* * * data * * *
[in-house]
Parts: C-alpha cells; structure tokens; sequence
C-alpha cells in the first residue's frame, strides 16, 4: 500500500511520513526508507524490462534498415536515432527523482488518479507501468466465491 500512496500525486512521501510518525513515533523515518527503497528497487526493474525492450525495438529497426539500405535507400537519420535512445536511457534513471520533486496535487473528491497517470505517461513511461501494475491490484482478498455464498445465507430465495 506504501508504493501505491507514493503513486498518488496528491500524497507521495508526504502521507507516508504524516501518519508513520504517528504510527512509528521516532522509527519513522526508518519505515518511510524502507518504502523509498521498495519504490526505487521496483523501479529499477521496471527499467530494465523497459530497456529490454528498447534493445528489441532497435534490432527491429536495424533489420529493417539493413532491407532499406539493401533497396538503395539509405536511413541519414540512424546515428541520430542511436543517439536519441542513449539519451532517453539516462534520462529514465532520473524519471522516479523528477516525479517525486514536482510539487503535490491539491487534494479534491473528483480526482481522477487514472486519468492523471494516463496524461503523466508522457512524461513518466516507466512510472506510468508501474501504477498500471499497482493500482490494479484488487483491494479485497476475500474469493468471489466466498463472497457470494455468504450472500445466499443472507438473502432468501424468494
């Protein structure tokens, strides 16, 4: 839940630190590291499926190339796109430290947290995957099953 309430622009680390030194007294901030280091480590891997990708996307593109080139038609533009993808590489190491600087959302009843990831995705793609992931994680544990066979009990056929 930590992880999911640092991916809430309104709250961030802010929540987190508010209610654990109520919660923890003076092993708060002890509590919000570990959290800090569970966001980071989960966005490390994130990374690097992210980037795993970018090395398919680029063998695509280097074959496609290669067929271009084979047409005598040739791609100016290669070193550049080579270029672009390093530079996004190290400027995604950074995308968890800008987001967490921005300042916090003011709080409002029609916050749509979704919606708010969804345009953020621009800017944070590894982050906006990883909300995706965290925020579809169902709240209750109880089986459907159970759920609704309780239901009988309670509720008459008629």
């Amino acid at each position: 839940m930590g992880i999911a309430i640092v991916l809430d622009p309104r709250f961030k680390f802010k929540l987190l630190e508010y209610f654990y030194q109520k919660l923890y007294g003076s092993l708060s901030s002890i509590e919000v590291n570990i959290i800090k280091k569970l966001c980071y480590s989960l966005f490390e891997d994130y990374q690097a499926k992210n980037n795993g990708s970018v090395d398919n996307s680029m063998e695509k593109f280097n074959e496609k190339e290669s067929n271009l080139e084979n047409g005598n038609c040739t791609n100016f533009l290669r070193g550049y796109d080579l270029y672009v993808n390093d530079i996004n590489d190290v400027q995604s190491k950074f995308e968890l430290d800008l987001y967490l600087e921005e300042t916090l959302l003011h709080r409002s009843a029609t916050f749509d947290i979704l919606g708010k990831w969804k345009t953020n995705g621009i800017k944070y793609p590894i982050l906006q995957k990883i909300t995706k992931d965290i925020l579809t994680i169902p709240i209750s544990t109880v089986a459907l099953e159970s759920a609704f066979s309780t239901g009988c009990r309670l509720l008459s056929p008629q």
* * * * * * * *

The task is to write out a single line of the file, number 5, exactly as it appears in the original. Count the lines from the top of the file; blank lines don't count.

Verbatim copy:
């Amino acid at each position: 839940m930590g992880i999911a309430i640092v991916l809430d622009p309104r709250f961030k680390f802010k929540l987190l630190e508010y209610f654990y030194q109520k919660l923890y007294g003076s092993l708060s901030s002890i509590e919000v590291n570990i959290i800090k280091k569970l966001c980071y480590s989960l966005f490390e891997d994130y990374q690097a499926k992210n980037n795993g990708s970018v090395d398919n996307s680029m063998e695509k593109f280097n074959e496609k190339e290669s067929n271009l080139e084979n047409g005598n038609c040739t791609n100016f533009l290669r070193g550049y796109d080579l270029y672009v993808n390093d530079i996004n590489d190290v400027q995604s190491k950074f995308e968890l430290d800008l987001y967490l600087e921005e300042t916090l959302l003011h709080r409002s009843a029609t916050f749509d947290i979704l919606g708010k990831w969804k345009t953020n995705g621009i800017k944070y793609p590894i982050l906006q995957k990883i909300t995706k992931d965290i925020l579809t994680i169902p709240i209750s544990t109880v089986a459907l099953e159970s759920a609704f066979s309780t239901g009988c009990r309670l509720l008459s056929p008629q």